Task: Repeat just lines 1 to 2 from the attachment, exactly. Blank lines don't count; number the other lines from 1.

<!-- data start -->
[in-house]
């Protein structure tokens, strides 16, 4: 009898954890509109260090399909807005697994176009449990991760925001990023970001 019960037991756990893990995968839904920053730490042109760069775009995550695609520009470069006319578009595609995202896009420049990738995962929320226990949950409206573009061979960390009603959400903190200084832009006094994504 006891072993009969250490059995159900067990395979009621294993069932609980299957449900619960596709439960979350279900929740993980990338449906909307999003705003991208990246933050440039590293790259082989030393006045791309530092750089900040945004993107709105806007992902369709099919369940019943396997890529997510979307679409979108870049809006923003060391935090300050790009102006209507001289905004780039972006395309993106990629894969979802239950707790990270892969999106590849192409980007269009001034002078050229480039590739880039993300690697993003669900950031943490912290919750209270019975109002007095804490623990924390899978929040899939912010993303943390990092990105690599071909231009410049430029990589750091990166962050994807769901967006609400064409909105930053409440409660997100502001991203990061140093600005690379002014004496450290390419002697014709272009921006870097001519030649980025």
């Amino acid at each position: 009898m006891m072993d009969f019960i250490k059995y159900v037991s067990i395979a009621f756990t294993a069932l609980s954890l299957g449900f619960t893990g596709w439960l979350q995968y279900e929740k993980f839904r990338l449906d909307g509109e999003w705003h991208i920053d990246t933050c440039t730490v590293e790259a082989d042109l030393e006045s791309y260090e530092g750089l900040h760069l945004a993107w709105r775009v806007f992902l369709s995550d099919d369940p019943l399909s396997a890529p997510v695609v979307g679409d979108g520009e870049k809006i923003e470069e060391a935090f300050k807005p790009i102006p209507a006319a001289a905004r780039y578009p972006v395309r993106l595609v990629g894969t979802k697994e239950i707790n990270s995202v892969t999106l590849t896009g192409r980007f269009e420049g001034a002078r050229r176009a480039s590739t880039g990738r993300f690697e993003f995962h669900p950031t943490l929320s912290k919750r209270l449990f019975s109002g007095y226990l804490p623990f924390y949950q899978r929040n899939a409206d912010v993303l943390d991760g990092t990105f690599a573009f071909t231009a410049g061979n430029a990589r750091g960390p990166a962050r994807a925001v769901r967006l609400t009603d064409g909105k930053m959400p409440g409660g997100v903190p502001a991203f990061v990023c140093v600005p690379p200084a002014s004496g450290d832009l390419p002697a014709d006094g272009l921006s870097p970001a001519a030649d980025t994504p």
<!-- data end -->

[in-house]
């Protein structure tokens, strides 16, 4: 009898954890509109260090399909807005697994176009449990991760925001990023970001 019960037991756990893990995968839904920053730490042109760069775009995550695609520009470069006319578009595609995202896009420049990738995962929320226990949950409206573009061979960390009603959400903190200084832009006094994504 006891072993009969250490059995159900067990395979009621294993069932609980299957449900619960596709439960979350279900929740993980990338449906909307999003705003991208990246933050440039590293790259082989030393006045791309530092750089900040945004993107709105806007992902369709099919369940019943396997890529997510979307679409979108870049809006923003060391935090300050790009102006209507001289905004780039972006395309993106990629894969979802239950707790990270892969999106590849192409980007269009001034002078050229480039590739880039993300690697993003669900950031943490912290919750209270019975109002007095804490623990924390899978929040899939912010993303943390990092990105690599071909231009410049430029990589750091990166962050994807769901967006609400064409909105930053409440409660997100502001991203990061140093600005690379002014004496450290390419002697014709272009921006870097001519030649980025």